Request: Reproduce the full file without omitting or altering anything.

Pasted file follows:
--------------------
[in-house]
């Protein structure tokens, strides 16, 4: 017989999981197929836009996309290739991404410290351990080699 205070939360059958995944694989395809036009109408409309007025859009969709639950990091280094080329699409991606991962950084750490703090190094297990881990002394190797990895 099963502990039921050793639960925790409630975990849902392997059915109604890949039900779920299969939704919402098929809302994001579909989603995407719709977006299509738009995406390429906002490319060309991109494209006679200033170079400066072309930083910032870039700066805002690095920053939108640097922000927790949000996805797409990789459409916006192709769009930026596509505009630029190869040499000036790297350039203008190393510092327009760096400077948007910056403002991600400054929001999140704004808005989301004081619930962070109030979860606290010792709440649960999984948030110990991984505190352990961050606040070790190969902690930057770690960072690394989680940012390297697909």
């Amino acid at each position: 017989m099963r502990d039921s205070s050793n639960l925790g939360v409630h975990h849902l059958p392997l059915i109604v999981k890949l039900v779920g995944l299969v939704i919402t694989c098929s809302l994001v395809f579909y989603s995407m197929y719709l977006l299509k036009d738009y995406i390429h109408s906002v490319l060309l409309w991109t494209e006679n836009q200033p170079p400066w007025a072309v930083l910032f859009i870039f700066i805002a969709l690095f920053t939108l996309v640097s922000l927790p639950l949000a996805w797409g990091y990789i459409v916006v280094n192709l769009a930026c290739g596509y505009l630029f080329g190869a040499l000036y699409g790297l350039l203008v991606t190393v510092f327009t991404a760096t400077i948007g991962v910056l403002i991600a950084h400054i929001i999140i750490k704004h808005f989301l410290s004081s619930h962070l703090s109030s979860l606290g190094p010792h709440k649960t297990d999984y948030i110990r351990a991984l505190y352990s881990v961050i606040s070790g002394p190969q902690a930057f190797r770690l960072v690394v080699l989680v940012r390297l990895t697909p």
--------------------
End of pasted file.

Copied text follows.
[in-house]
């Protein structure tokens, strides 16, 4: 017989999981197929836009996309290739991404410290351990080699 205070939360059958995944694989395809036009109408409309007025859009969709639950990091280094080329699409991606991962950084750490703090190094297990881990002394190797990895 099963502990039921050793639960925790409630975990849902392997059915109604890949039900779920299969939704919402098929809302994001579909989603995407719709977006299509738009995406390429906002490319060309991109494209006679200033170079400066072309930083910032870039700066805002690095920053939108640097922000927790949000996805797409990789459409916006192709769009930026596509505009630029190869040499000036790297350039203008190393510092327009760096400077948007910056403002991600400054929001999140704004808005989301004081619930962070109030979860606290010792709440649960999984948030110990991984505190352990961050606040070790190969902690930057770690960072690394989680940012390297697909």
């Amino acid at each position: 017989m099963r502990d039921s205070s050793n639960l925790g939360v409630h975990h849902l059958p392997l059915i109604v999981k890949l039900v779920g995944l299969v939704i919402t694989c098929s809302l994001v395809f579909y989603s995407m197929y719709l977006l299509k036009d738009y995406i390429h109408s906002v490319l060309l409309w991109t494209e006679n836009q200033p170079p400066w007025a072309v930083l910032f859009i870039f700066i805002a969709l690095f920053t939108l996309v640097s922000l927790p639950l949000a996805w797409g990091y990789i459409v916006v280094n192709l769009a930026c290739g596509y505009l630029f080329g190869a040499l000036y699409g790297l350039l203008v991606t190393v510092f327009t991404a760096t400077i948007g991962v910056l403002i991600a950084h400054i929001i999140i750490k704004h808005f989301l410290s004081s619930h962070l703090s109030s979860l606290g190094p010792h709440k649960t297990d999984y948030i110990r351990a991984l505190y352990s881990v961050i606040s070790g002394p190969q902690a930057f190797r770690l960072v690394v080699l989680v940012r390297l990895t697909p």